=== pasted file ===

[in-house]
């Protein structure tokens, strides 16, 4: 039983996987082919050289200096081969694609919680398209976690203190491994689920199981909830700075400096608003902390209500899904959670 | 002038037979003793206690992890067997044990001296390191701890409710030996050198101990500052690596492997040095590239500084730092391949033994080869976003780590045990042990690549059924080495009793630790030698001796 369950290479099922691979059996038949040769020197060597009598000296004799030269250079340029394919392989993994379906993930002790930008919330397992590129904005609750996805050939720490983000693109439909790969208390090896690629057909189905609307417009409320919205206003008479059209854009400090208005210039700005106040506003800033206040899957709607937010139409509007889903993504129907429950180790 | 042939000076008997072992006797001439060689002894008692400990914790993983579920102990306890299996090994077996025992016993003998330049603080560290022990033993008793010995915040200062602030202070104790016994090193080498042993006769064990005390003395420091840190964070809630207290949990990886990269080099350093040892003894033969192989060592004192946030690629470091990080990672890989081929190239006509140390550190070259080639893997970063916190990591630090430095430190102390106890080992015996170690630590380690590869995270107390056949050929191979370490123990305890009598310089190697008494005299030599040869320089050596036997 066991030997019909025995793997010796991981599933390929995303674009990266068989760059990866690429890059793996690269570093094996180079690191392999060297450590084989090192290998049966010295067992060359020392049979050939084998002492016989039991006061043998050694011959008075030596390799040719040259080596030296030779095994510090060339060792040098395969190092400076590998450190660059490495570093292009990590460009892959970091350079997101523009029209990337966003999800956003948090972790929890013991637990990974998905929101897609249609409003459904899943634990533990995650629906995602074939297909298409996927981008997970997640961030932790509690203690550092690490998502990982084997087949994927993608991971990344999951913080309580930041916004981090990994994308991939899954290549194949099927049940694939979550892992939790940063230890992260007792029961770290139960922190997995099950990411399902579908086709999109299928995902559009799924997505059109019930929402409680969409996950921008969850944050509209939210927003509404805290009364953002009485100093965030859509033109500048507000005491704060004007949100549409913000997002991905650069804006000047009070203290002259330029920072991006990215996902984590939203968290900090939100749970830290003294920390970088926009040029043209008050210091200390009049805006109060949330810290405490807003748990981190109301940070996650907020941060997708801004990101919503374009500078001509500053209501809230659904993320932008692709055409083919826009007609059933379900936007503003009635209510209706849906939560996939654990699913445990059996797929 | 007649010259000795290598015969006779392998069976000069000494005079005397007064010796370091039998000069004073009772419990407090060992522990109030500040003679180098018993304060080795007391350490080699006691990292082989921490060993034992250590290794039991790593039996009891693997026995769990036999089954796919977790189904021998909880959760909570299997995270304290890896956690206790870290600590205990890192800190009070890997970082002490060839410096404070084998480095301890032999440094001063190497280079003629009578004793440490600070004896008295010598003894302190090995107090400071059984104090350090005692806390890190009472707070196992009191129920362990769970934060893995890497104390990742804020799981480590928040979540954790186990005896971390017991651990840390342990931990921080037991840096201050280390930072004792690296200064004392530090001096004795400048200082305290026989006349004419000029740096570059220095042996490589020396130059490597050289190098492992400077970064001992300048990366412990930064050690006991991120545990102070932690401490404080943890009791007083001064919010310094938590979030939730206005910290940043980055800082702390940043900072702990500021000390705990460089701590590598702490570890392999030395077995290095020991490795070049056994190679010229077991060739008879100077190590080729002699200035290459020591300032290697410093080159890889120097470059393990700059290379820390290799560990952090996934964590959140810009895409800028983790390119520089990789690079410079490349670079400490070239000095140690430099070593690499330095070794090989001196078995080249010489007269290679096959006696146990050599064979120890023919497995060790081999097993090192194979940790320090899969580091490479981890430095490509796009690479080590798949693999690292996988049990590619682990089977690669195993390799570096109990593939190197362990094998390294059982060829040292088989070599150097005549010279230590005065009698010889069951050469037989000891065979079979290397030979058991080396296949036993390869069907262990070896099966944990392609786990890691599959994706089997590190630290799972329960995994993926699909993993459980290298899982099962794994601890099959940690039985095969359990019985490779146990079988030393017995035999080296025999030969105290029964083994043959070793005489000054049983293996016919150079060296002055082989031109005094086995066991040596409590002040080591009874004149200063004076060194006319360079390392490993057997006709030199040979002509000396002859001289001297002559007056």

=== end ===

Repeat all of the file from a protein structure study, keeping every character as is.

[in-house]
């Protein structure tokens, strides 16, 4: 039983996987082919050289200096081969694609919680398209976690203190491994689920199981909830700075400096608003902390209500899904959670 | 002038037979003793206690992890067997044990001296390191701890409710030996050198101990500052690596492997040095590239500084730092391949033994080869976003780590045990042990690549059924080495009793630790030698001796 369950290479099922691979059996038949040769020197060597009598000296004799030269250079340029394919392989993994379906993930002790930008919330397992590129904005609750996805050939720490983000693109439909790969208390090896690629057909189905609307417009409320919205206003008479059209854009400090208005210039700005106040506003800033206040899957709607937010139409509007889903993504129907429950180790 | 042939000076008997072992006797001439060689002894008692400990914790993983579920102990306890299996090994077996025992016993003998330049603080560290022990033993008793010995915040200062602030202070104790016994090193080498042993006769064990005390003395420091840190964070809630207290949990990886990269080099350093040892003894033969192989060592004192946030690629470091990080990672890989081929190239006509140390550190070259080639893997970063916190990591630090430095430190102390106890080992015996170690630590380690590869995270107390056949050929191979370490123990305890009598310089190697008494005299030599040869320089050596036997 066991030997019909025995793997010796991981599933390929995303674009990266068989760059990866690429890059793996690269570093094996180079690191392999060297450590084989090192290998049966010295067992060359020392049979050939084998002492016989039991006061043998050694011959008075030596390799040719040259080596030296030779095994510090060339060792040098395969190092400076590998450190660059490495570093292009990590460009892959970091350079997101523009029209990337966003999800956003948090972790929890013991637990990974998905929101897609249609409003459904899943634990533990995650629906995602074939297909298409996927981008997970997640961030932790509690203690550092690490998502990982084997087949994927993608991971990344999951913080309580930041916004981090990994994308991939899954290549194949099927049940694939979550892992939790940063230890992260007792029961770290139960922190997995099950990411399902579908086709999109299928995902559009799924997505059109019930929402409680969409996950921008969850944050509209939210927003509404805290009364953002009485100093965030859509033109500048507000005491704060004007949100549409913000997002991905650069804006000047009070203290002259330029920072991006990215996902984590939203968290900090939100749970830290003294920390970088926009040029043209008050210091200390009049805006109060949330810290405490807003748990981190109301940070996650907020941060997708801004990101919503374009500078001509500053209501809230659904993320932008692709055409083919826009007609059933379900936007503003009635209510209706849906939560996939654990699913445990059996797929 | 007649010259000795290598015969006779392998069976000069000494005079005397007064010796370091039998000069004073009772419990407090060992522990109030500040003679180098018993304060080795007391350490080699006691990292082989921490060993034992250590290794039991790593039996009891693997026995769990036999089954796919977790189904021998909880959760909570299997995270304290890896956690206790870290600590205990890192800190009070890997970082002490060839410096404070084998480095301890032999440094001063190497280079003629009578004793440490600070004896008295010598003894302190090995107090400071059984104090350090005692806390890190009472707070196992009191129920362990769970934060893995890497104390990742804020799981480590928040979540954790186990005896971390017991651990840390342990931990921080037991840096201050280390930072004792690296200064004392530090001096004795400048200082305290026989006349004419000029740096570059220095042996490589020396130059490597050289190098492992400077970064001992300048990366412990930064050690006991991120545990102070932690401490404080943890009791007083001064919010310094938590979030939730206005910290940043980055800082702390940043900072702990500021000390705990460089701590590598702490570890392999030395077995290095020991490795070049056994190679010229077991060739008879100077190590080729002699200035290459020591300032290697410093080159890889120097470059393990700059290379820390290799560990952090996934964590959140810009895409800028983790390119520089990789690079410079490349670079400490070239000095140690430099070593690499330095070794090989001196078995080249010489007269290679096959006696146990050599064979120890023919497995060790081999097993090192194979940790320090899969580091490479981890430095490509796009690479080590798949693999690292996988049990590619682990089977690669195993390799570096109990593939190197362990094998390294059982060829040292088989070599150097005549010279230590005065009698010889069951050469037989000891065979079979290397030979058991080396296949036993390869069907262990070896099966944990392609786990890691599959994706089997590190630290799972329960995994993926699909993993459980290298899982099962794994601890099959940690039985095969359990019985490779146990079988030393017995035999080296025999030969105290029964083994043959070793005489000054049983293996016919150079060296002055082989031109005094086995066991040596409590002040080591009874004149200063004076060194006319360079390392490993057997006709030199040979002509000396002859001289001297002559007056």